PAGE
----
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Approaching Professional Intervention as a Process

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210HProfessional intervention in a family business to resolve disputes is a smart strategy as the issues that confront a family in business together are difficult and complex.

“A family business expert, who is experienced in dealing with family business dynamics, can be more objective to help grow the family business, to help maintain healthy family relationships and to help transition the business to the next generation of family management and ownership,” says leading family business expert Don Schwerzler.

“A family business expert can be a more objective strategist as he/she does not have the “baggage” associated with being a member of the family and not someone associated with the management of the business.”

Schwerzler has been working with family business entrepreneurs for more than 40 years and is the founder of the Atlanta-based Family Business Institute and the web organization Family Business Experts. Running a successful family business is substantially more difficult than running a non-family business. There are many contributing factors.

  • Conflict between generations as to the strategic requirements of the business – what are the goals and how do we get there.
  • Financial information is rarely disseminated to even the top managers (family and non family members) thereby thwarting those managers who, in fact, may be skilled in strategic planning, budgeting, costing, pricing, etc.
  • A family business will generally have more severe problems in recruiting and retaining non family professional managers since upward mobility and advancement are restricted.
  • The dynamics for successfully managing a family business are blurred and often difficult to ascertain – is it a Family First Business or a Business First Family?
  • Because family businesses tend to have more informal management style than a non family business, performance standards tend to be poorly described or non-existent for most segments of the business.
  • Because “operations management” information is scarce or not existent, outside advisers such as attorneys, financial planners, CPA’s and other professional counselors rely on perceptions of reality steeped more in “how it has always been” rather than “how much better should it be”. This is a crucial deficiency because it disengages the professional resources from serving both the business and the family as well as they could if they were dealing with timely, accurate and factual operating information about the business.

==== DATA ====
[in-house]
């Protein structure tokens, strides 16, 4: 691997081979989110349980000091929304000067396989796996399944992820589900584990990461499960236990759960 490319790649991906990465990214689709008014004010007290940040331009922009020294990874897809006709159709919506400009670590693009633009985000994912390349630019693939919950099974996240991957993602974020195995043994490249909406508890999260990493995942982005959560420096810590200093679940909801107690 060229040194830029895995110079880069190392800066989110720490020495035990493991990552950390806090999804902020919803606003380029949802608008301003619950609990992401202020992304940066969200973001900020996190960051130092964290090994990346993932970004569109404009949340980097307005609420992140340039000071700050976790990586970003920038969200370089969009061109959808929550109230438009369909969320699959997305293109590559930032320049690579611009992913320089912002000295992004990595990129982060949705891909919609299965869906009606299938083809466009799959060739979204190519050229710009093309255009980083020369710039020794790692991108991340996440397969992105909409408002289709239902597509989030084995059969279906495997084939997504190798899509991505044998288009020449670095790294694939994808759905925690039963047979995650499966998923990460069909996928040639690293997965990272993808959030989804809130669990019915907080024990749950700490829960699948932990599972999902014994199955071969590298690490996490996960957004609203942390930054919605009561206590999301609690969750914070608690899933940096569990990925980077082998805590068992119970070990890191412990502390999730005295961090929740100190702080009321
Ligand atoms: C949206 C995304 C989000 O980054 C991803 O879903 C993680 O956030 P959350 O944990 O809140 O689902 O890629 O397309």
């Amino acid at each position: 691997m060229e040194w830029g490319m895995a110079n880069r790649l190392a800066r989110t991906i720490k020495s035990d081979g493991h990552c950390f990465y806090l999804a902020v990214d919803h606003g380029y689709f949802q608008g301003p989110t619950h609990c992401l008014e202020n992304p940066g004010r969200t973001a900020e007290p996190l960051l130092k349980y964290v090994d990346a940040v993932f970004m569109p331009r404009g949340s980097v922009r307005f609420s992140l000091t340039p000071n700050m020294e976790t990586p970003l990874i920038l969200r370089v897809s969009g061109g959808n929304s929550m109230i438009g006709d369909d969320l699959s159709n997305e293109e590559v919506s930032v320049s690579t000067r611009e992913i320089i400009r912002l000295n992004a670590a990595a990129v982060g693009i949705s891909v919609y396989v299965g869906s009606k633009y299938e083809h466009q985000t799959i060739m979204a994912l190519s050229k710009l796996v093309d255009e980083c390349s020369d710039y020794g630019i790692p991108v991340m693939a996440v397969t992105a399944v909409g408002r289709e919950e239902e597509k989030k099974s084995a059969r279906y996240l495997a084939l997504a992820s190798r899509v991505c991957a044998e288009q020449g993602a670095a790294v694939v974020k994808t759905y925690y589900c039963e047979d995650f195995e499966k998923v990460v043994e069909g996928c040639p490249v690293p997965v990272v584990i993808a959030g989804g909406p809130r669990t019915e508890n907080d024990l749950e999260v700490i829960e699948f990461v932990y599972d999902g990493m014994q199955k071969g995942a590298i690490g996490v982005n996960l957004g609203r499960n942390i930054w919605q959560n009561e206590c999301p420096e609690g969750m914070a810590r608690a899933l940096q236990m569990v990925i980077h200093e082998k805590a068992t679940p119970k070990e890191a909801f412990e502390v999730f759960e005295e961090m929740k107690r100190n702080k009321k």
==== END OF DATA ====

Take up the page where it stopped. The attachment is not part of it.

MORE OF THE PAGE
• The management dynamics of a family business are often more consensual than action or performance orientated. Thus, a family business is generally not able to react to problems and take the required remedial action as quickly as a non family business.
  • The ego of an entrepreneur is such that they feel capable of doing everything themselves. Because they feel they can do “better” than anyone else, it is difficult for them to let go – either to delegate to subordinates or asking for professional help even when they know that help is needed.
  • Professional fees are often difficult to cost justify or value. The major contributing factor, however, is that a family business tends to procrastinate on bringing in professional resources until the “ox is gored and already in the ditch”. The analogy of the Fram oil filter commercial “you can pay me now or pay me later” is aptly applied to a family business situation except the consequences can be substantially more expensive when the survival of the business is at stake.
  • The family business is less objective about profitability and other types of performance standards – more forgiving or tolerant of people and the work management systems of their business. With a family business being orientated to consensus, harmony and friendship (we are all part of the family here at XYZ Corporation), change management is a difficult process. Attitudinal platitudes such as “why fix it if it ain’t broke” prevail over the difficulties perceived with change. This is evident not only in the internal management systems of a family business but also to professional resources. Just as members of the management team are impacted by “the Peter Principle” as the business grows, that same growth problem impacts on the professional resources such as banking, legal and accounting. Unfortunately these changes follow generational succession rather than the more immediate needs of the business.

Approach as Part of a Process, Rather Than as an Event